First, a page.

Forgive me a Stoopid Question, but is there different "quality levels" of Zamac? Or does it all come down to the outer coating integrity?

I'm afraid I may outlive my 1962 Tech, thereby lowering the value of my estate
I thought that Tech's were made of plated brass, not Zamac --

. . . I was wrong ?

. Charles
Apparently from what I was told on another thread it was only on or after 1963 that gillette changed the materials on the top caps
 
ZAMAC (ZAMAK - "K" = "kupfer" in German) is actually an alloy of Zinc, Aluminum, Magnesium and Copper (get it? - Z-A-M-A-C (K), along with small percentages of other metals like lead, tin, nickel and iron. It does come in different grades (generally 1-15) representing different mixtures of these alloys and having different physical properties. The most common commercial grade is Z3, used in automotive parts, zippers and appliances. Razor manufacturers' use of ZAMAK is proprietary, but commonly used grades are 7 and 12. ZAMAK is usually "die cast," meaning melted and poured into a mold, and different grades have different hardness, platability, ductility, castabilty (accuracy), etc.

Zinc (usually about 90+ percent of a ZAMAK alloy) is actually fairly corrosion-resistant, easily forming an oxide layer that protects the metal underneath (steel is commonly "galvanized" - coated with Zinc - to protect the thin steel underneath). The common weakness in all ZAMAK alloys is, however, the Zinc, and the associated metallurgical phenomenon known as zinc pest or rot, where impurities in the alloy with exposure to corrosive elements like water, acid, or caustic chemicals (think soap) cause the Zinc to undergo a type of corrosion that eventually progressively disintegrates the metal. To counteract this, most ZAMAK parts are hard-coated with another metal (commonly Chrome), which effectively seals up the die cast alloy from external elements. Once the seal is breached (as in cracked plating), the elements get in and eventually destroy the integrity of the alloy. This commonly occurs at stress points in a razor head, like the threaded post attachment, so some manufacturers use a different metal (like brass) for the post on a ZAMAK cap. ZAMAK of itself is not a poor construction material, and with proper manufacturing and care can last as long as many other materials, and in fact is used extensively in industry, but does require consideration of its limitations in design and use.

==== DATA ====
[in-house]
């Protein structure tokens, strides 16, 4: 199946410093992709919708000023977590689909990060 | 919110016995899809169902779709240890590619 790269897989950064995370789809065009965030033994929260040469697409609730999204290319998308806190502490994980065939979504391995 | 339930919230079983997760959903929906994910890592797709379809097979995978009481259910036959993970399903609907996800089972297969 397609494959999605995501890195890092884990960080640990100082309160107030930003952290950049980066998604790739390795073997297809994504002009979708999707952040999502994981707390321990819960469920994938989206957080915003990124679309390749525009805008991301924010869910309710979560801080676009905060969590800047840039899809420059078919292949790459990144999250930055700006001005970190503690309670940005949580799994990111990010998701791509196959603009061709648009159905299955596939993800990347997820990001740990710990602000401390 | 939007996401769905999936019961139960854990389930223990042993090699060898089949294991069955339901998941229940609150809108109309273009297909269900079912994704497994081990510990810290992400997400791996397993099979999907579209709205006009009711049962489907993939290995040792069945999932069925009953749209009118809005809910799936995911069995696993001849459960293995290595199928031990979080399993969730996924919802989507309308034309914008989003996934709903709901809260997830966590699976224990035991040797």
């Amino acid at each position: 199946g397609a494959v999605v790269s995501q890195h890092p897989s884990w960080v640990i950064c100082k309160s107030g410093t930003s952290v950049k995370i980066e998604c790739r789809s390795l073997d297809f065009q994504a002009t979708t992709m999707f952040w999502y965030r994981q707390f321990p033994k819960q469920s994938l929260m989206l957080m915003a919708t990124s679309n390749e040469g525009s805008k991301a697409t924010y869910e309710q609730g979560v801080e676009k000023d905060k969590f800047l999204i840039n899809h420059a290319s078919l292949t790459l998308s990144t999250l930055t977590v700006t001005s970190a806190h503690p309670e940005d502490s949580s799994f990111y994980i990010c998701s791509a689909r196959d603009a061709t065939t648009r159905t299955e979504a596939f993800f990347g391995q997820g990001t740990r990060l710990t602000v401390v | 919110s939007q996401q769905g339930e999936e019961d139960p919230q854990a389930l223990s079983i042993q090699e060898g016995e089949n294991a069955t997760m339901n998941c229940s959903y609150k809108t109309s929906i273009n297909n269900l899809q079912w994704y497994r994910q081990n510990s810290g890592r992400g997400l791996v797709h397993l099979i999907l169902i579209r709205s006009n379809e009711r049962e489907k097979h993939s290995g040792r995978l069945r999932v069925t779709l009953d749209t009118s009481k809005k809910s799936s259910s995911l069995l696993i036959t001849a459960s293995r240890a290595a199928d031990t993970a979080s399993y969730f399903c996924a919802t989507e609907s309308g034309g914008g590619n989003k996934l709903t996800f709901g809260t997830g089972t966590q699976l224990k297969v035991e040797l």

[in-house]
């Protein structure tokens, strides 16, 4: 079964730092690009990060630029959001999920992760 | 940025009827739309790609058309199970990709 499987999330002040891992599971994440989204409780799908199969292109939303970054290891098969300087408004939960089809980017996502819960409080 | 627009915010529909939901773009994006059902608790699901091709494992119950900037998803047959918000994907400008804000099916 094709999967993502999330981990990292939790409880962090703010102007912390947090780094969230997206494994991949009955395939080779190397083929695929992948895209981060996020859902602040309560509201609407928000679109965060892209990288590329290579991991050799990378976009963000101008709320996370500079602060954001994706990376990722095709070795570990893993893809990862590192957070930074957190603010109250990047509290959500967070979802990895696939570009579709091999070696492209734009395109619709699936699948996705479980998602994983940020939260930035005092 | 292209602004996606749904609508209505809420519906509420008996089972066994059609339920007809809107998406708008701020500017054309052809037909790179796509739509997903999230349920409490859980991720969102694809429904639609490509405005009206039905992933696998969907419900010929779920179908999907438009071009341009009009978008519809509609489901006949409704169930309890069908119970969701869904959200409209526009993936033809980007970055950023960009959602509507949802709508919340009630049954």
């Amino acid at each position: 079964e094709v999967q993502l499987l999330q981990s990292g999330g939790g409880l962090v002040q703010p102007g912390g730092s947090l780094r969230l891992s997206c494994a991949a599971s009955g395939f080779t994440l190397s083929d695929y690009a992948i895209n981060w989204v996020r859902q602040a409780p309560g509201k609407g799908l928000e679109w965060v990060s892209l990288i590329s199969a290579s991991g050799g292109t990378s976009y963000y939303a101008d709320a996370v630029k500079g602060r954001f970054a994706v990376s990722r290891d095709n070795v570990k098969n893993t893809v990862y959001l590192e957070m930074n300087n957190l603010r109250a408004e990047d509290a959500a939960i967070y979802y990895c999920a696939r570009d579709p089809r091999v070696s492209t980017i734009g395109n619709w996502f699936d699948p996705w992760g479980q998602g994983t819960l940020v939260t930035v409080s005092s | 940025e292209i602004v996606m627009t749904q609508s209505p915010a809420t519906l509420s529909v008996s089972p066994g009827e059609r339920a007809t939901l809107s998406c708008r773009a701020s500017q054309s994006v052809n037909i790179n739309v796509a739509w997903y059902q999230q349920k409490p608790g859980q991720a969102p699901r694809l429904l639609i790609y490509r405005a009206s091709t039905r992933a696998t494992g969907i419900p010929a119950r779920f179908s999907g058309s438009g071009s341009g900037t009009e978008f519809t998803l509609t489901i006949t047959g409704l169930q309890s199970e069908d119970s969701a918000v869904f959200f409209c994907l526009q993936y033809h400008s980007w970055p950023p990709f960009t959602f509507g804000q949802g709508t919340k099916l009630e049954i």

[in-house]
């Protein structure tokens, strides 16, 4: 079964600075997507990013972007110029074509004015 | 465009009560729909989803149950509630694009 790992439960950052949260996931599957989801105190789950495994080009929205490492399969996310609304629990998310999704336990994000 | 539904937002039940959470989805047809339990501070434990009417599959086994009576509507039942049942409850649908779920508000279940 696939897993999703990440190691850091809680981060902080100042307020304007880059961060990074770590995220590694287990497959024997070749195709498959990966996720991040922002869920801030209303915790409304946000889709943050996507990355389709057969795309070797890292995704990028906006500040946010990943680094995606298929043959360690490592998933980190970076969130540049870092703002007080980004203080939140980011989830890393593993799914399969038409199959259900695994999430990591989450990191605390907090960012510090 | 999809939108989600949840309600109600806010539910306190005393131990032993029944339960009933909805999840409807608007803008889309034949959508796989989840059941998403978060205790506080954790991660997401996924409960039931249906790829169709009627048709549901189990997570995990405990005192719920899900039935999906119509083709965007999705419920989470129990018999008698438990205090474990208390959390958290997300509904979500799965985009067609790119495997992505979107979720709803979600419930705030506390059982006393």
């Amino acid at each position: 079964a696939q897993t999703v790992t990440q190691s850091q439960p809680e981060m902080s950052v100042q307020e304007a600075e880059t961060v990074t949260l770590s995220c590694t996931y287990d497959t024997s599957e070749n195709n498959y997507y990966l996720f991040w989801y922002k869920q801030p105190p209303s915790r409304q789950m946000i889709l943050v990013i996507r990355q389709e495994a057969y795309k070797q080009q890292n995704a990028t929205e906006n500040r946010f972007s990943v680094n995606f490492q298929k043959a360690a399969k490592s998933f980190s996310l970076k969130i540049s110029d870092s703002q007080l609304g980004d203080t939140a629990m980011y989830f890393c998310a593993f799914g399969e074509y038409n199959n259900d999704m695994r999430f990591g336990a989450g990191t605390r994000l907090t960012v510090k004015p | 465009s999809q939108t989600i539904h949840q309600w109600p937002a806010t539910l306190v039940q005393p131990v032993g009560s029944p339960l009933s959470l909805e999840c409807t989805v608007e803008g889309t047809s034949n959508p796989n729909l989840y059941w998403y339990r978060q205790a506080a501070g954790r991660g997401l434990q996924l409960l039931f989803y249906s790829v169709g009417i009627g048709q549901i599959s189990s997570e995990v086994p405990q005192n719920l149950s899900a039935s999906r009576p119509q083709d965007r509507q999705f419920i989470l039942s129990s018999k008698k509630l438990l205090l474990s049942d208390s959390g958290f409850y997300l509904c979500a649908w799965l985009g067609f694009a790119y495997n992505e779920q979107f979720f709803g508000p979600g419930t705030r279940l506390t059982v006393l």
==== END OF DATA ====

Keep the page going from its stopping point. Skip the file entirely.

Thank you so much for the detailed reply sir